The optimist thinks that six (at least) hotels all up for grabs is a great market opportunity. There are still competitors, so you’re not really a monopoly, but owning a bunch of hotels surely gives better market leverage than owning a single hotel. Other benefits include referrals (“No, we’re all booked for that weekend–but our sister hotel down the street has openings…”), and a sort of ‘laboratory’: you can implement something in one and see how it works; say, a certain type of renovation, price increases, or changes in scheduling. (Plus, there could be economies of scale if you shared services between them, such as buying supplies in bulk and having handymen who serve all locations.)

And $3,000,000 for a 60-unit motel is $50,000 a room. I can only imagine that they need work, but I also imagine that if they were sold as condos, they’d fetch a lot more than $50,000 apiece. Although they’d probably need to be retrofitted for kitchens and the like.


I was cleaning my car, and figured that, as long as I’m doing the outside, I might as well do the inside. I found a bottle of ArmorAll, so I used that on the interior.

And then I noticed that the label suggests it can be used on tires. So I tried that. They look much better: they don’t have that absurd “really shiny” look that cars in showrooms and car shows have, but they’re a nice deep black now, and make the wheels look even cleaner.

But then, having doused everything rubber and plastic in my car with ArmorAll, I came inside to use my computer. And got to thinking about the Thinkpad’s top. Anyone who’s used a Thinkpad will know what I mean: it’s a really bizarre consistency, sort of rubberized plastic. It scratches easily, picks up oils from your hands if you touch it, and always looks dirty.

So you can probably see where my mind went: can I use ArmorAll to clean/protect the T60’s coating like I do on other plastics?

I figured that the key would be to not use too much, especially since I didn’t know how it would work. So I sprayed a little on a paper towel and rubbed it in. It ended up still looking like too much, so I used a spare cloth to wipe it down, going in circular motions.

I’m on Day 1 so far, but I’m currently very happy with the result. It’s a nice solid consistency, albeit slightly slick. It looks, well, clean, and at least as good as when it was new. The edges are already starting to look a little different (they always have, due to fingerprints where I open/close the lid), but it’s still a definite improvement. I’ll wait a few days and see how it looks then before I decide if this was a good idea or not…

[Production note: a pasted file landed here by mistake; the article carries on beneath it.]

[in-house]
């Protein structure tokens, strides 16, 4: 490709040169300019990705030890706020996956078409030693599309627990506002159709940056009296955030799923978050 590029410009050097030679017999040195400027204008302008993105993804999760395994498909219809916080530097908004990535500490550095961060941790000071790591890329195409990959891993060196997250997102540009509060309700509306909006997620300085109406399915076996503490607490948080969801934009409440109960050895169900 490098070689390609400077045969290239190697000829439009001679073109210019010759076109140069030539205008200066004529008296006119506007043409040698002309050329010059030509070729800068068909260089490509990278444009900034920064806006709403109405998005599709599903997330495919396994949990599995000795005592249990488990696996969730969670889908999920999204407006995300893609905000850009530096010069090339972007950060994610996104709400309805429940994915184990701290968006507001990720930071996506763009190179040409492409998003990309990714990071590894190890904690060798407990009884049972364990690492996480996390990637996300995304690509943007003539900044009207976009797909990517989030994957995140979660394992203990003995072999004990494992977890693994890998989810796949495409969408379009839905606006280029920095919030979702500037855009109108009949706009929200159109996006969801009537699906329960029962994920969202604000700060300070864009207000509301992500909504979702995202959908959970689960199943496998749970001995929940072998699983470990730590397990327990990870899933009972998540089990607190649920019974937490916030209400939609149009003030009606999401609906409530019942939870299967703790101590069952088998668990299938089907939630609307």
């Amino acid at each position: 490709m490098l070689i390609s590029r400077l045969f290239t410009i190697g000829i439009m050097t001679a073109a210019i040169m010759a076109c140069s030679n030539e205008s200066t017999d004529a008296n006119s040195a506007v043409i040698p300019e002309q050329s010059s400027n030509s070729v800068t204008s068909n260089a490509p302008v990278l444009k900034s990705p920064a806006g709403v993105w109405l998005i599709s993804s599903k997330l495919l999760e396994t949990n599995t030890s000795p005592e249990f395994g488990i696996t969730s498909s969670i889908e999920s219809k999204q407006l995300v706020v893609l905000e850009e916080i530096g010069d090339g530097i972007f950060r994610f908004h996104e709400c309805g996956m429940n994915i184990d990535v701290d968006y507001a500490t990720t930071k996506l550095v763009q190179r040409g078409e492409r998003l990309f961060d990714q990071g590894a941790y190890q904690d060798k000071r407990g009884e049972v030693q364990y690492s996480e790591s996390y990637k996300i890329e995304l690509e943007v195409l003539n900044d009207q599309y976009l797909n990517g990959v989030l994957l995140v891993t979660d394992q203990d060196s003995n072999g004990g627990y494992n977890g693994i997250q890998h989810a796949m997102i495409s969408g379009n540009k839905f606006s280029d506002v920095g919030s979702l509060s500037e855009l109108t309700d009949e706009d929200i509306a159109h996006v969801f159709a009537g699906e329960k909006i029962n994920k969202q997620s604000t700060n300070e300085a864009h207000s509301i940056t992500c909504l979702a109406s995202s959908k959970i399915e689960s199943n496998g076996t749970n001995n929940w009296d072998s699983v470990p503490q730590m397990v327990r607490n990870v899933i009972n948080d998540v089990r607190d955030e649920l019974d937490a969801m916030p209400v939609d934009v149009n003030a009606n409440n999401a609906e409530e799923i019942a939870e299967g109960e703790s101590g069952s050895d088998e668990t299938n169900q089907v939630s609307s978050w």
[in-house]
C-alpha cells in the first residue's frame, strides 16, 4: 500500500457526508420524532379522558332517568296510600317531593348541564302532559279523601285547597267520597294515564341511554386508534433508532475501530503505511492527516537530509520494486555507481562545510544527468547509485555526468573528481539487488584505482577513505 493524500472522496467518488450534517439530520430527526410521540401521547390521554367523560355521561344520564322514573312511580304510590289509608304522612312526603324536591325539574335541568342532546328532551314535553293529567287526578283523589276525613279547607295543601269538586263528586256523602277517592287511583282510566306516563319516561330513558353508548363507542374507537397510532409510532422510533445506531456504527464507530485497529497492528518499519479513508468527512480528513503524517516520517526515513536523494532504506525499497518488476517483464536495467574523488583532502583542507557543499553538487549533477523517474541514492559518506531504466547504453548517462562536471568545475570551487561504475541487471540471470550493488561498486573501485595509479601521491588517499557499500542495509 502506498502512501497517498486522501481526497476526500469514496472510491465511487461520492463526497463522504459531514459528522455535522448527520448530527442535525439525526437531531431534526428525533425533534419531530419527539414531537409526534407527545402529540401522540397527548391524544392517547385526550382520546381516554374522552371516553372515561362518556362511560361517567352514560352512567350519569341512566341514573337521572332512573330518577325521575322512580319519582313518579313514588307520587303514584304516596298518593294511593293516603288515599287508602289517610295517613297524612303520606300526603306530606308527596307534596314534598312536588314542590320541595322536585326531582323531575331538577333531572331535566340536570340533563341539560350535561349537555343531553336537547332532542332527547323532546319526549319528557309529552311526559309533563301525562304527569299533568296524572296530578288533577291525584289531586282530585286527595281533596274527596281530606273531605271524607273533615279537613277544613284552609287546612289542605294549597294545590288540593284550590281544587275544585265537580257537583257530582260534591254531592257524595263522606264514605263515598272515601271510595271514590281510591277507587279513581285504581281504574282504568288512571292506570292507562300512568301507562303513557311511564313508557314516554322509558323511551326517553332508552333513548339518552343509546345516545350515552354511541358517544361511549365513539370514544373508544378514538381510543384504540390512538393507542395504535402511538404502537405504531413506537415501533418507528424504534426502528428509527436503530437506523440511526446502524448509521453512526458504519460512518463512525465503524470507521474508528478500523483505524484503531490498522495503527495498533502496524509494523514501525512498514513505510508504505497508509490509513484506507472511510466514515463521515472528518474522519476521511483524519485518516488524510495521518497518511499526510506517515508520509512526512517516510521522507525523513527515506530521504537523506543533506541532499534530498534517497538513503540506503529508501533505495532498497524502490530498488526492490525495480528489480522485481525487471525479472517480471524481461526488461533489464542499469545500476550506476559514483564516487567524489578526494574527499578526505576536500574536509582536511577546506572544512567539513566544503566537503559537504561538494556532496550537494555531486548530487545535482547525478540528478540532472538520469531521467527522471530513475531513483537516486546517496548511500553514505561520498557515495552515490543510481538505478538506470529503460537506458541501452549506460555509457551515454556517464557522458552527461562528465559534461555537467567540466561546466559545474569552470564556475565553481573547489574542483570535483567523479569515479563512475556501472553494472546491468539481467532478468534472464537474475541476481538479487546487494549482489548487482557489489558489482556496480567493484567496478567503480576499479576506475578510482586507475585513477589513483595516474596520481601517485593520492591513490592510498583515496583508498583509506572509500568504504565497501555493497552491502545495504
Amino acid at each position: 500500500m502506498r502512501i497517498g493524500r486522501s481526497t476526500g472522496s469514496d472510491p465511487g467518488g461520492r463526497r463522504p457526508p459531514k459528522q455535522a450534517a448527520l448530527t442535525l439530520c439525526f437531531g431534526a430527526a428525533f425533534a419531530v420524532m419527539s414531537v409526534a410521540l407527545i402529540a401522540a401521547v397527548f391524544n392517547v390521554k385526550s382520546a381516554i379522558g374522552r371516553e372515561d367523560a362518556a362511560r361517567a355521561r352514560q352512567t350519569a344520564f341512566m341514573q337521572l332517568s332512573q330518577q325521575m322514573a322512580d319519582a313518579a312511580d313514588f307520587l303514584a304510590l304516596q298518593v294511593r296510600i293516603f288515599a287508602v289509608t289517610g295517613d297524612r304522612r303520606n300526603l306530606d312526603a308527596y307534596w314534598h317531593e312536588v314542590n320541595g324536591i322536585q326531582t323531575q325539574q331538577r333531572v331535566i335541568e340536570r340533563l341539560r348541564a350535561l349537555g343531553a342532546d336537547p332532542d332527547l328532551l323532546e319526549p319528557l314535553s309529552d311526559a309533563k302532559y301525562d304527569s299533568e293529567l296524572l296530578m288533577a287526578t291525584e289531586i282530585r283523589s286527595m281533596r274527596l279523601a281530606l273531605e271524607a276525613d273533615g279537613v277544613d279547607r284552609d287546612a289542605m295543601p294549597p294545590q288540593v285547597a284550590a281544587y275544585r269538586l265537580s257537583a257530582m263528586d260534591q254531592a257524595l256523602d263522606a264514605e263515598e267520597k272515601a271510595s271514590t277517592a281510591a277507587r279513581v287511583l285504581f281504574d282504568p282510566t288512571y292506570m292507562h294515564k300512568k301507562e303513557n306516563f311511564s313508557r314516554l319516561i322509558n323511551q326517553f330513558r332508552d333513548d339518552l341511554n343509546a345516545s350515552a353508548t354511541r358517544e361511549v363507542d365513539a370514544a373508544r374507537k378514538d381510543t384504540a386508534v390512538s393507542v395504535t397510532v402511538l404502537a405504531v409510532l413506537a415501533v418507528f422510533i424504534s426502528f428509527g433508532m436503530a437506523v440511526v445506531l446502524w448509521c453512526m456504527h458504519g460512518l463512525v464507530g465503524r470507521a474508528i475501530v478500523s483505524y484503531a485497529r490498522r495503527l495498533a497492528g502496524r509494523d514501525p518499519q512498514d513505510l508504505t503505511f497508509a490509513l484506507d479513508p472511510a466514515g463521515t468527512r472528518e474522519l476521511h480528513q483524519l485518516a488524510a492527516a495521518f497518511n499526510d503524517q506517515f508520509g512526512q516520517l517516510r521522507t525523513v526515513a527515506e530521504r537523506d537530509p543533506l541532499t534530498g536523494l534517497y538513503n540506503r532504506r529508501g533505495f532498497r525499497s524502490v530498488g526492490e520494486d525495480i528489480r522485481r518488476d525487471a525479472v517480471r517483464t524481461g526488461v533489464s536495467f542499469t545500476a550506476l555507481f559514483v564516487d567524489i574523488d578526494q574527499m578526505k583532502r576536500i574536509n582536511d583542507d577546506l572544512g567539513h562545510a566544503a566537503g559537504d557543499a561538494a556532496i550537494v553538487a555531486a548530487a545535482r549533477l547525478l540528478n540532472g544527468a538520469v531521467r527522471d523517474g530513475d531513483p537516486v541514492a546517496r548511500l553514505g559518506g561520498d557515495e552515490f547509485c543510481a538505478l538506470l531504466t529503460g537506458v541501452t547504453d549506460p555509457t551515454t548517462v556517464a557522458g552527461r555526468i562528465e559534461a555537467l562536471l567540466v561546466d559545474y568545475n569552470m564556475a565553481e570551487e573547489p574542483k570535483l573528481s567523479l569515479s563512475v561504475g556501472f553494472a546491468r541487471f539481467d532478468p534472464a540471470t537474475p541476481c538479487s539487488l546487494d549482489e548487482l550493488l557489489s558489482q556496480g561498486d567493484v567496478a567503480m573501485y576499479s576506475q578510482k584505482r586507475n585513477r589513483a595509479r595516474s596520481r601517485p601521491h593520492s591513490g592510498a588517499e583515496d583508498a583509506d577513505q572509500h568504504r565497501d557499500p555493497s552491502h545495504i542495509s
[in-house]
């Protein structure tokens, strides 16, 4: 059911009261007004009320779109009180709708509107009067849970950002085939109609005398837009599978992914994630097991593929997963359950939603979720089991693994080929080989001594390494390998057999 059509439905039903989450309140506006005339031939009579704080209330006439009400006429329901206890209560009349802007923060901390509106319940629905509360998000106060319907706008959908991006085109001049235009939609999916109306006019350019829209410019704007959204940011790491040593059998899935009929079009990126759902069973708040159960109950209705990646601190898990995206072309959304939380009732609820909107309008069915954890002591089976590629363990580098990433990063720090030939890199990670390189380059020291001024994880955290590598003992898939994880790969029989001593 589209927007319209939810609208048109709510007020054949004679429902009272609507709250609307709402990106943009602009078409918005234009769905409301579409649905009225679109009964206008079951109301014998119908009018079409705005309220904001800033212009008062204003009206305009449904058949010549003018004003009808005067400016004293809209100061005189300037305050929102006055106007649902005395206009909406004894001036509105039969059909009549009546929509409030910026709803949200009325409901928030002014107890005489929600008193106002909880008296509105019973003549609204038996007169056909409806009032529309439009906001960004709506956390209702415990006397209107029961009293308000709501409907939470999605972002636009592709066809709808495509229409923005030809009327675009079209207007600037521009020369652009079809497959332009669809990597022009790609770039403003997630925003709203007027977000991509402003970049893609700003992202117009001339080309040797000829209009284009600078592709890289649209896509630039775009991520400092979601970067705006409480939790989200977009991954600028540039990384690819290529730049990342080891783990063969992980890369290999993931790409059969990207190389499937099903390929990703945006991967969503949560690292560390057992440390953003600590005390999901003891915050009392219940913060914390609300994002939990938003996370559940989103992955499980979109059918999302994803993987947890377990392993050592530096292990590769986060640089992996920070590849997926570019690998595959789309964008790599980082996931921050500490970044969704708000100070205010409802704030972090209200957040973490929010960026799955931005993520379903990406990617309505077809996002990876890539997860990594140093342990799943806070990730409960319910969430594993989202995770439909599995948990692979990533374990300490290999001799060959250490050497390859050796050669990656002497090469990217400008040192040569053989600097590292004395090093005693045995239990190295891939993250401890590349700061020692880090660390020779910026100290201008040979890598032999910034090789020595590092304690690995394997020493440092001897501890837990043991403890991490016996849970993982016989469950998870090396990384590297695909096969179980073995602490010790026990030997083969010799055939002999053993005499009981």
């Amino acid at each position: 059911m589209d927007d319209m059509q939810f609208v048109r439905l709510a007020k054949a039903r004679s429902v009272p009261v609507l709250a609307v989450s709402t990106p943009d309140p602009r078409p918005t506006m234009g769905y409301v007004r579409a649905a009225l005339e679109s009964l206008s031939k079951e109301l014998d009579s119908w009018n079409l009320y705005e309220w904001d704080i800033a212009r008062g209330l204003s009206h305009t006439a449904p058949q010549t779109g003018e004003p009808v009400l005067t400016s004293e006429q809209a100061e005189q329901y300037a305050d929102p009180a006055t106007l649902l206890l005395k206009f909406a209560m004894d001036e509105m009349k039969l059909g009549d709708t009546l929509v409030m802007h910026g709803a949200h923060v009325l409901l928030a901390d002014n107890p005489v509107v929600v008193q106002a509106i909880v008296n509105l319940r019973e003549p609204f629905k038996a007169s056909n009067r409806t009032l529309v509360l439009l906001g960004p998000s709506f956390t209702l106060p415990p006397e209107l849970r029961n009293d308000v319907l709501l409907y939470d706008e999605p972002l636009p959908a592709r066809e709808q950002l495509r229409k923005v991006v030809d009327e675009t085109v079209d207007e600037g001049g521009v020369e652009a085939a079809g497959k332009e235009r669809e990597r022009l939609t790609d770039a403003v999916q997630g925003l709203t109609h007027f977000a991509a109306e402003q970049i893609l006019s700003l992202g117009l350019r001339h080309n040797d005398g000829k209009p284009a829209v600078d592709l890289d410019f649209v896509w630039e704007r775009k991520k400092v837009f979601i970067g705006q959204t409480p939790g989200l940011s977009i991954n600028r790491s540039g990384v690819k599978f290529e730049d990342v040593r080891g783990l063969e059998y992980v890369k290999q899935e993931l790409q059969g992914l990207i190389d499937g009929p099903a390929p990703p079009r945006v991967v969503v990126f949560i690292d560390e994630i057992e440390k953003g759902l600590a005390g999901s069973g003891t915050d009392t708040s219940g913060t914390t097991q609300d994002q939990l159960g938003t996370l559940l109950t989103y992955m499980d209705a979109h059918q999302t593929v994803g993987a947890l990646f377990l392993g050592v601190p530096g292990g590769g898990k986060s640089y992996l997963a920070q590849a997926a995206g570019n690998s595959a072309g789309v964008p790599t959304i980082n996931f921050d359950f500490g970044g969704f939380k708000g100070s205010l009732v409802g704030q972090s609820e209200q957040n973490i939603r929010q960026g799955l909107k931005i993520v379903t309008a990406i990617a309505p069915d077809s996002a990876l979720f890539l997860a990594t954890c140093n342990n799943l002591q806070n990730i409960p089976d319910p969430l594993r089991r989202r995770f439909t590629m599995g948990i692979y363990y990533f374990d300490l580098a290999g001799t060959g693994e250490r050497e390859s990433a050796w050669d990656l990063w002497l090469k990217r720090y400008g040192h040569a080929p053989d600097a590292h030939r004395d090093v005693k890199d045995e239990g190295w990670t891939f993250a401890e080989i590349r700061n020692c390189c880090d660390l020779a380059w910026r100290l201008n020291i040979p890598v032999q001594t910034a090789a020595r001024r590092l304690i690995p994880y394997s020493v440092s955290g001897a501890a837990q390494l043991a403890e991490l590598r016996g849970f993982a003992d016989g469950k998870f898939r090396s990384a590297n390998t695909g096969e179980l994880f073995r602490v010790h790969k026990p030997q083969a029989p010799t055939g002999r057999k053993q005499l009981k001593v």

Some Photos

I don’t have any special image-handling code, but here are some photos I wanted to share:

Lemon Trees

That’s a lemon tree! More accurately, it’s about four lemon plants, a few weeks old. Half as a joke, I took the seeds out of a lemon and put them in some soil. About two weeks went by, and we were just about ready to throw the whole thing out, when one little sprout came through the next day. I now have a total of 11 lemon plants.

Lemon Trees

That’s a view from above. I really have no idea how the lemon trees will fare in the winter, although I plan to keep them indoors.


Finally, here’s my latest watch. (I have reason to believe it may be fake.)


Okay, this post is just for those who say that driver support in Linux sucks.

Windows detected that I’d put in a new wireless adapter, but couldn’t find drivers for it. I probably could have found them online, but that’s kind of a catch 22.

I booted the Ubuntu Live CD, and am now posting via the network card Windows didn’t have drivers for.

Digital SLRs

I went out to dinner with my dad, and we stopped by Staples for a few minutes. While he looked at real stuff, I wandered down the camera aisle and was pleasantly surprised to find, for the first time ever, a Canon digital SLR that didn’t have dead batteries.